Chinese college applicants face cultural challenges in personal essays

By Alan Gelb Source:Global Times Published: 2015-6-25 22:23:01

Every year, students from all over the world use the Common Application to apply to over 500 member colleges and universities in the US. Many find that the hardest part of the Common Application is the required 650-word personal statement. This assignment can be especially challenging for Chinese students for a variety of cultural and linguistic reasons.

To succeed with the personal statement, one must understand that the operative word is personal. This is not an occasion to promote oneself or tout one's achievements; it is not a narrative version of a résumé.  Rather, the personal statement should be seen as a valuable opportunity to make an emotional connection with one's reader. That reader, a member of the college's admissions committee, is looking to assemble a strong community and is seeking potential members of that community who are sensitive, have the ability to solve problems, and possess some real depth.

There are significant cultural differences between Chinese and American students that present difficulties for the former as they approach this writing task.

To begin with, Chinese society is far more formal in nature than the US and far less given to public displays of intimacy.

In China, close relationships are typically consigned to a small group of friends who are deeply committed to each other. In the US, a great many people claim a great many "friends" and this kind of social climate makes it much easier to discuss one's feelings - as the personal statement asks you to do. In essence, your personal statement is a very public display of intimacy.

Another significant difference has to do with the way that difficult and potentially controversial topics are handled.

The Chinese tend to avoid conflict as best as they can, which can be problematic with regard to the personal statement, which essentially asks student writers to look at something that has been a challenge or a conflict in their lives and discuss how they have resolved it. In China, reputation is very important and any actions that might soil it are assiduously avoided. Opening up about weaknesses and exposing personal foibles, which US students do willingly and even enthusiastically in their personal statements, is not something that comes naturally to the Chinese.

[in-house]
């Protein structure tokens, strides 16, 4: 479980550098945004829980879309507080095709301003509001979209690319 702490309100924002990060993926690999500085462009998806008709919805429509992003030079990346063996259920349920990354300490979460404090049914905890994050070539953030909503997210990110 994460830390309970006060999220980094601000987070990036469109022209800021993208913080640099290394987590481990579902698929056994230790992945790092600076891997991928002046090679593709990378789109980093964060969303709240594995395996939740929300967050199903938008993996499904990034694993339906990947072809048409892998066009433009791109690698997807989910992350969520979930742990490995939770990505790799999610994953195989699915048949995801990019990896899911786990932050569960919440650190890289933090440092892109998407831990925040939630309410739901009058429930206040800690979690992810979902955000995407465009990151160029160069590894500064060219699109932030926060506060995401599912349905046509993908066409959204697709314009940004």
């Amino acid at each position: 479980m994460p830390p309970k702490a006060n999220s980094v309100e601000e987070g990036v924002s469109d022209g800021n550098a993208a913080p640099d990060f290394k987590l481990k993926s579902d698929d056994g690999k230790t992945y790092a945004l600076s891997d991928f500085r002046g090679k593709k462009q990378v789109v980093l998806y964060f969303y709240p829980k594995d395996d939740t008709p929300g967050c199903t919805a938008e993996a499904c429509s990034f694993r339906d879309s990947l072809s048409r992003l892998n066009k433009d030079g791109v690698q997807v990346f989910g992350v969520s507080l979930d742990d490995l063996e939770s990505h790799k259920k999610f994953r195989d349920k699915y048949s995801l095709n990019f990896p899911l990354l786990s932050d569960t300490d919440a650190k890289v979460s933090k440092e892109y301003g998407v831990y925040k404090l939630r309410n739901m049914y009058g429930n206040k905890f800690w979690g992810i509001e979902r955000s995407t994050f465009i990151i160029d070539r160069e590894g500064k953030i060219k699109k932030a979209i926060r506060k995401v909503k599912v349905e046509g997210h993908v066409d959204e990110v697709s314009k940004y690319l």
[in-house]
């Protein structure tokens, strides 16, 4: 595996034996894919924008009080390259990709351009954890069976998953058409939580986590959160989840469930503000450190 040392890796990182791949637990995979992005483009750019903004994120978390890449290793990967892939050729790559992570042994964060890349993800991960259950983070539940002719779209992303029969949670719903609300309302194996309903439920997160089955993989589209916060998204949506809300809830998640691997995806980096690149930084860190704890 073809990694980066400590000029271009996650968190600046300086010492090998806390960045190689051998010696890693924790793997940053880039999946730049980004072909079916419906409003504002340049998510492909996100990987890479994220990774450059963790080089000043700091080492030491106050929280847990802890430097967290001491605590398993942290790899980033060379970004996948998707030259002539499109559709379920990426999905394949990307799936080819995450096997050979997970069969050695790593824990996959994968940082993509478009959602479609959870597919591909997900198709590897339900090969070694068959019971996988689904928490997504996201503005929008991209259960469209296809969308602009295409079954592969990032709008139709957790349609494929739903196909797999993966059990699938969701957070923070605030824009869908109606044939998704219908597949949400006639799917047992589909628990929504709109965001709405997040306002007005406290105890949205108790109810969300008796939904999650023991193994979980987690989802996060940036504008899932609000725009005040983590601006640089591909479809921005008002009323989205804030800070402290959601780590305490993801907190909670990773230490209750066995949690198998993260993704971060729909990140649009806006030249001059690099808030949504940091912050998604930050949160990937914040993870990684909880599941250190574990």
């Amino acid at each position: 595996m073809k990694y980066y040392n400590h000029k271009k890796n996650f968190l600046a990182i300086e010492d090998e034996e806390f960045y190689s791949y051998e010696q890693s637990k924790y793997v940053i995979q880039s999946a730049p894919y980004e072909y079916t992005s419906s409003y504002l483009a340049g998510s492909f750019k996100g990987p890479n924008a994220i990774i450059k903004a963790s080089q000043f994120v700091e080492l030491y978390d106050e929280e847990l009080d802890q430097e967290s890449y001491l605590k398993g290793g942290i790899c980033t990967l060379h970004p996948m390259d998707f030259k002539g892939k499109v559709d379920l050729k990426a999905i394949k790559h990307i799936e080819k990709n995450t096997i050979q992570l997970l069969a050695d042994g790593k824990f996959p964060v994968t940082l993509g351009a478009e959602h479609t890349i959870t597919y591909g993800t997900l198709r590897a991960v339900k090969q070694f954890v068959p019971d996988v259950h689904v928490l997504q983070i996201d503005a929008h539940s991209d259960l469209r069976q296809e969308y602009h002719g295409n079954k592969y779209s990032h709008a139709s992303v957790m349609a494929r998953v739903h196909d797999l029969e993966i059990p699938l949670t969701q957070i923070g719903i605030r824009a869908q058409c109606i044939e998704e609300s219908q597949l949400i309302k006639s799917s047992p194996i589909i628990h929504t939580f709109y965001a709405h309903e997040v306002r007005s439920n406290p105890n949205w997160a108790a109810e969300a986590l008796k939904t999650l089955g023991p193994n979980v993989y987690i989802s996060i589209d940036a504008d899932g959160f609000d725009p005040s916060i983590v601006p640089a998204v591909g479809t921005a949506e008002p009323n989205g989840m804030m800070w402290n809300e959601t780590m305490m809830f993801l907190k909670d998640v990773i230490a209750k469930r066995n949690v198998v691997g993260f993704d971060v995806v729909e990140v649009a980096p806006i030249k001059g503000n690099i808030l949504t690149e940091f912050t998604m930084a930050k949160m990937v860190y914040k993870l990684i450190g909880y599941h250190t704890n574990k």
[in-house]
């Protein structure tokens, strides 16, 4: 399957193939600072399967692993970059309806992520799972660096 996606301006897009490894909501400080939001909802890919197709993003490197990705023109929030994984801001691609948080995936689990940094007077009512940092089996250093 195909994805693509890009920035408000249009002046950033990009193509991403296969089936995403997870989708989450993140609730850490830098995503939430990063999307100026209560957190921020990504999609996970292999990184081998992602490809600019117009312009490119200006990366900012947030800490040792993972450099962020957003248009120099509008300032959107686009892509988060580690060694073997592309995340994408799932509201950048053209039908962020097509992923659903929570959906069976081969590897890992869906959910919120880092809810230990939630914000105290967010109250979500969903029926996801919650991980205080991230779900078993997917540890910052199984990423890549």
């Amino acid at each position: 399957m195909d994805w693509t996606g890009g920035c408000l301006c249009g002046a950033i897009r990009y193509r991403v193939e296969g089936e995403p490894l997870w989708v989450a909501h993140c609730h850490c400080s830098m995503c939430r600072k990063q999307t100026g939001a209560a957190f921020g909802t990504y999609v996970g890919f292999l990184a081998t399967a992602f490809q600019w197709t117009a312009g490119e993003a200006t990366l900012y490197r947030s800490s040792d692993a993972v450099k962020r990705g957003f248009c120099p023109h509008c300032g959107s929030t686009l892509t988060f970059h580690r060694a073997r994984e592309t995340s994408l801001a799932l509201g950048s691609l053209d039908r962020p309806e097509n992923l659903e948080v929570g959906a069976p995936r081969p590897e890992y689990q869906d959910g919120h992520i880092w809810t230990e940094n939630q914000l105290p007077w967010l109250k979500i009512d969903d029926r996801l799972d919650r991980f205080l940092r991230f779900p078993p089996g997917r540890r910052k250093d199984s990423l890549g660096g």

A third cultural difference relates to the ways that students in the US and in China are taught.

When it comes to the college admissions essay, Chinese students and their families may be frustrated that there is no "right" answer for, even in their humanities classes, the idea of the "right answer" is often propounded. With regard to the personal statement, Chinese students must understand that there are many right answers - and just as many wrong ones. Fundamentally, the key to success with the personal statement is to tell a story and in order to do that one has to understand the essential elements of the narrative. Fortunately, those elements are universal in nature.

Then there's the matter of writing style.

In China, students are often encouraged to use "poetic" words and phrases to get their meaning across and to end their essays with messages of weighty significance, almost like proverbs. It is also not unusual to see essays by Chinese students that are overrun with metaphors.

Such practices are not in favor in the US, where writers are encouraged to use clear and clean language, rather than fancy vocabulary and overdone imagery.

Before starting the college admissions essay, a Chinese student would be well advised to read a classic modern American novel, like F. Scott Fitzgerald's The Great Gatsby or Ernest Hemingway's The Old Man and the Sea, to get a sense of that kind of clear, unadorned language that they will want to emulate.

Chinese students do approach the personal statement with one significant advantage, however. They are trained to be excellent students and the narrative, which is the best route to a strong personal statement, is definitely a form that can be mastered.

The writer is the author of the best-selling Conquering the College Admissions Essay in 10 Steps and works with students all over the world on their essays.

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